"Tech guru": What Americans wanna be when they grow up

Survey finds that people respect the nerdly calling but don't want to slog through the math.

Published October 1, 1999 4:00PM (EDT)

Everybody wants to be Bill Gates -- but no one wants to spend the time learning to be a computer scientist. That's the lesson of a recent survey produced by Techies.com, a new career portal for technology professionals that is on a crusade to focus the world's attention on the plight of "techies."

According to the company's survey, which phoned up 1,000 Americans picked at random and asked them their opinions about the technology profession, "the new American dream is to be a technology guru." More Americans agreed that children should be encouraged to pursue a technology education over studying business, medicine, or law (by 75, 72 and 58 percent, respectively). Meanwhile, 31 percent of respondents said that the computer was the most important technology invention of the 20th century (the TV and automobile took second and third place). Bill Gates was nominated the "Techie of the Century," with 47 percent of all first place votes; Henry Ford took second place. Considering the recent fawning media coverage of Gates and his billions, that is probably not surprising.

But despite this apparent interest in technology careers, Techies.com founder Doug Berg says that there is a national shortage of technology professionals. He produces numbers from the Gartner Group and the International Data Corporation, claiming that there are 250,000 unfilled American technology jobs and predicting a dire future if we don't educate more geeks. (This, of course, is a debatable point -- many claim that the shortage is a myth -- but that's another story.)

This is where Techies.com springs into action. Techies.com has conveniently invented a holiday called National Techies Day, taking place Oct. 5th as "the first annual celebration for technology professionals to acknowledge their contributions to our world." Sponsored by CNet, Compaq, FedEx, the Garner Group and Information Week -- and boasting Marc Andreessen as a spokesperson -- the celebration's site encourages visitors to participate by sending e-greetings to their favorite techie, organizing local school events that encourage kids to study technology, nominating favorite techies for awards, holding an open house day at the office and (my personal favorite) "buy a techie friend a sandwich." (The suggestions do not include giving your engineers a day off.)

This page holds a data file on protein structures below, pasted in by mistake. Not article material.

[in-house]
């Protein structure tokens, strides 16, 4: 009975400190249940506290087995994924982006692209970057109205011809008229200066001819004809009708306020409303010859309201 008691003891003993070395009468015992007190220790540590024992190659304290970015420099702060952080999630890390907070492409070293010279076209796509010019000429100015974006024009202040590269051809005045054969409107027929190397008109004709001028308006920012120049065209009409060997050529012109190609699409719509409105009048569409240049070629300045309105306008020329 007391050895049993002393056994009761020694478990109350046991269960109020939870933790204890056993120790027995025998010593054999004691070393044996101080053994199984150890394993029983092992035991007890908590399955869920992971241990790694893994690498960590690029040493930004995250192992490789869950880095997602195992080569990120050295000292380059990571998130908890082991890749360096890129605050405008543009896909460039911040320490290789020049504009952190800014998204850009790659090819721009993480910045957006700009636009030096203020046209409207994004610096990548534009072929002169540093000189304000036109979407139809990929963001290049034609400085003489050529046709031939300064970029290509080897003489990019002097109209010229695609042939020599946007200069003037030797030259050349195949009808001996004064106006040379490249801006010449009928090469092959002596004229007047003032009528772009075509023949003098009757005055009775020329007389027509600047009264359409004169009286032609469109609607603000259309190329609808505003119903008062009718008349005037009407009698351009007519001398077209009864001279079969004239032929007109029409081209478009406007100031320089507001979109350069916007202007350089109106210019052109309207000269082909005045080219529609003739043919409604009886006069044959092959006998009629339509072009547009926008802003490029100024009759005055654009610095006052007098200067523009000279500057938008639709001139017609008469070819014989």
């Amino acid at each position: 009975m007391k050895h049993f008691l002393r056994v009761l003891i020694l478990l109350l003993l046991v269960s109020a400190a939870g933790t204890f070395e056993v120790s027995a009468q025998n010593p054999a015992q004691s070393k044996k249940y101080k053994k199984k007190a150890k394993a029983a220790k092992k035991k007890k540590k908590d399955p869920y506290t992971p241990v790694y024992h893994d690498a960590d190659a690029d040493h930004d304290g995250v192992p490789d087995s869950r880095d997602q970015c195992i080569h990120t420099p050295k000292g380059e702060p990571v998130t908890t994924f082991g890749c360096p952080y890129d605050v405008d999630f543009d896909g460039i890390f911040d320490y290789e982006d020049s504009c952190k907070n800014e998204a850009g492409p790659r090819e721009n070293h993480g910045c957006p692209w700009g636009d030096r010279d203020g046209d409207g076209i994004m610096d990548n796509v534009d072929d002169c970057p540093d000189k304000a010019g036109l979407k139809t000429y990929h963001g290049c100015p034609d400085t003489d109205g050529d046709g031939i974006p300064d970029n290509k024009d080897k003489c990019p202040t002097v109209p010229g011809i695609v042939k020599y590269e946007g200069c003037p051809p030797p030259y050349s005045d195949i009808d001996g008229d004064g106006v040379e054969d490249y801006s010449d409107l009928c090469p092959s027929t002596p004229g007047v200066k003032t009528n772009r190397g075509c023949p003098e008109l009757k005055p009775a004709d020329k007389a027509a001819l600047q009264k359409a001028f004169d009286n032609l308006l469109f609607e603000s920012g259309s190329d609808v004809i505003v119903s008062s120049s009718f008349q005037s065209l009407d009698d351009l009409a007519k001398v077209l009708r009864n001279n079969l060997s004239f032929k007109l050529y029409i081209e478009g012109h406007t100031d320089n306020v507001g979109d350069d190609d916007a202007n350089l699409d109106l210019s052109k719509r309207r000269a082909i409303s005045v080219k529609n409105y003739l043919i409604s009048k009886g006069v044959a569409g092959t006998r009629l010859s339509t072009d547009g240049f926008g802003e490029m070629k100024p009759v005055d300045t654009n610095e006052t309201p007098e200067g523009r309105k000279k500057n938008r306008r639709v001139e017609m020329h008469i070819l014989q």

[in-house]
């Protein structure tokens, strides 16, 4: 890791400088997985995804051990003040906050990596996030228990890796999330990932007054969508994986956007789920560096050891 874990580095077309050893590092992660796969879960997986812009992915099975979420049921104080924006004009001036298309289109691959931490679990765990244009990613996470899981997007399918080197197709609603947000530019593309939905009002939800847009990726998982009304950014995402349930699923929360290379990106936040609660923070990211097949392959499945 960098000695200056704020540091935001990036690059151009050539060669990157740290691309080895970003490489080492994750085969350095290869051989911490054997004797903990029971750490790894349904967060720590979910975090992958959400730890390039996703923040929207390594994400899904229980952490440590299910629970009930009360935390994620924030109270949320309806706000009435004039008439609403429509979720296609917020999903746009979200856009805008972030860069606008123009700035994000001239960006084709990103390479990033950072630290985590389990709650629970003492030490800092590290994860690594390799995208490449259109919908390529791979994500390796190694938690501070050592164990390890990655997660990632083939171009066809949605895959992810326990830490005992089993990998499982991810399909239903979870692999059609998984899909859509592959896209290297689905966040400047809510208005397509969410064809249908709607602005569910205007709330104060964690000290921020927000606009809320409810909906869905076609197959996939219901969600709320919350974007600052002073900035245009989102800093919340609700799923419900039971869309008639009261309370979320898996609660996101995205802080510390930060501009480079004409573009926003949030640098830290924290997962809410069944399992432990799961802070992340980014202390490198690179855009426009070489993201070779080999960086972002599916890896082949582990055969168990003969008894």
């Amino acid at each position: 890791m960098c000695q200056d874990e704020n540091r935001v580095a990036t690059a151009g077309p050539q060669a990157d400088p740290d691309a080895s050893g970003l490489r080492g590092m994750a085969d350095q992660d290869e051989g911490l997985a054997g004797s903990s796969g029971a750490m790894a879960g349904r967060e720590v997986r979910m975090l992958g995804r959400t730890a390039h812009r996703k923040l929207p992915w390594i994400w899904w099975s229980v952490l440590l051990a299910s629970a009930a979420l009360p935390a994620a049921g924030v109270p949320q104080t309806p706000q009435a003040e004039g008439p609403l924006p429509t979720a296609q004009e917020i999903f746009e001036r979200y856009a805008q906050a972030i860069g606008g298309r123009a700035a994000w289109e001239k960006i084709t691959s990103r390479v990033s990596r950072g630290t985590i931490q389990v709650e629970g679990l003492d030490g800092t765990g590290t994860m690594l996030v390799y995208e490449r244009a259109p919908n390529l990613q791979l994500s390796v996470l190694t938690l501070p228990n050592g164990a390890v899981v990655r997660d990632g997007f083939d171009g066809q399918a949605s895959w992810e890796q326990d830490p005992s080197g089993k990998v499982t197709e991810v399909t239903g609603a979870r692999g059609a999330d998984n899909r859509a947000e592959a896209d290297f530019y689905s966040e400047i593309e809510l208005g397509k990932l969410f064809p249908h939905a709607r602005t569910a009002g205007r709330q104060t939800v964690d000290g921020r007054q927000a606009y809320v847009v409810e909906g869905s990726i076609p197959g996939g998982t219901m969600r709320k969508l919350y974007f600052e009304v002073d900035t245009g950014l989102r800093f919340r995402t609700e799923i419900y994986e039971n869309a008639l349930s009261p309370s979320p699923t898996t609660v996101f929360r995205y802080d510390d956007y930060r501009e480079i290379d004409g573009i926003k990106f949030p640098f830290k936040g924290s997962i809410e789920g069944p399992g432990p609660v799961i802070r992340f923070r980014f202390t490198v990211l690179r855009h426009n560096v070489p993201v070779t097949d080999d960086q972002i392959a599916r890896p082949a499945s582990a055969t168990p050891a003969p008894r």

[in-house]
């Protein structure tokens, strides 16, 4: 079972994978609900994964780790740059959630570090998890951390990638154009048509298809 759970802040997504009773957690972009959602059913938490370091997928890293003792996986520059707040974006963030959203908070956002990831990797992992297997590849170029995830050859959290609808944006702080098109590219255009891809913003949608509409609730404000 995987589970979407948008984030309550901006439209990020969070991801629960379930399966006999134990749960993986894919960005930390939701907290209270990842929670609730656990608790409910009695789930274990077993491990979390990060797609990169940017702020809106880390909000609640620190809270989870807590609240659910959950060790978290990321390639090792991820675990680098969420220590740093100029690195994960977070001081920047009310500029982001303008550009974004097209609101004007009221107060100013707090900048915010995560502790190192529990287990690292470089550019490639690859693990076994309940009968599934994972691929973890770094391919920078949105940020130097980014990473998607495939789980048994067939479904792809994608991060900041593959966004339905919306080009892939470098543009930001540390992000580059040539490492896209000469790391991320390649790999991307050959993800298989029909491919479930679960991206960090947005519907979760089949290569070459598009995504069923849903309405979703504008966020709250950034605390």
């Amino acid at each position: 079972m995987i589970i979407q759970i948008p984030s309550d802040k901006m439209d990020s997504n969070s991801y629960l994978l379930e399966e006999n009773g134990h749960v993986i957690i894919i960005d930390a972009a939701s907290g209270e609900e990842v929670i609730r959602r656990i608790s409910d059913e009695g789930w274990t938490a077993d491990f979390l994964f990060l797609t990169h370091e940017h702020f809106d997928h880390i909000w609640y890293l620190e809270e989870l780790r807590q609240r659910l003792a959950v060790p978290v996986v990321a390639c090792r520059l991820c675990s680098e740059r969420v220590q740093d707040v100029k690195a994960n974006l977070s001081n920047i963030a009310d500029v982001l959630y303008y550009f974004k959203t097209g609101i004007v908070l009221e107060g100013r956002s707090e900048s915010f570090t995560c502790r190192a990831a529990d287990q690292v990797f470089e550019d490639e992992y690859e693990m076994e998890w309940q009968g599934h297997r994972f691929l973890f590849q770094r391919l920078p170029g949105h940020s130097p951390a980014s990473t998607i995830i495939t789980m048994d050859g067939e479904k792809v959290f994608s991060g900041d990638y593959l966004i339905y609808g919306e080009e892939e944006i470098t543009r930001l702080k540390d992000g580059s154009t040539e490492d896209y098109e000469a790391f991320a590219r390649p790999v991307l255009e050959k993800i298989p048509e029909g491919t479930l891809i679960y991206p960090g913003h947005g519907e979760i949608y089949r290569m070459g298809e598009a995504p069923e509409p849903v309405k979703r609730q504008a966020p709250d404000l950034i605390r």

One might well ask whether the technology workers of the world truly need yet more recognition for their toil, beyond the hefty stock option packages and fridges stocked with free Coca-Cola that they already suffer under. But the point, says Berg, is less to laud the geeks than to encourage others to enter technology careers -- despite the hard work that it will entail.

"They want the big salaries, the excitement, work on fun projects and gadgets, but they have to be OK with the changing demands inside companies" that require constantly updating your technology training, Berg says. Many are put off by the idea of toiling through a few years of tedious computer science training, "but do they want a huge house out on the Puget Sound where every room greets you as you go through, like Bill Gates? Sure! Take the good, not the bad."

The current lure of Silicon Valley riches, perhaps, explains why so many (61 percent) of those surveyed by Techies.com also wished they could start their career over as a technology professional -- rather than, perhaps, choosing the "easy" liberal arts route. But will parading geeks around high schools "help kids really understand what a technologist looks like" -- as Berg puts it -- and encourage more kids to learn their code? Regardless, the man surely deserves a sandwich for his efforts.

By Janelle Brown

Janelle Brown is a contributing writer for Salon.

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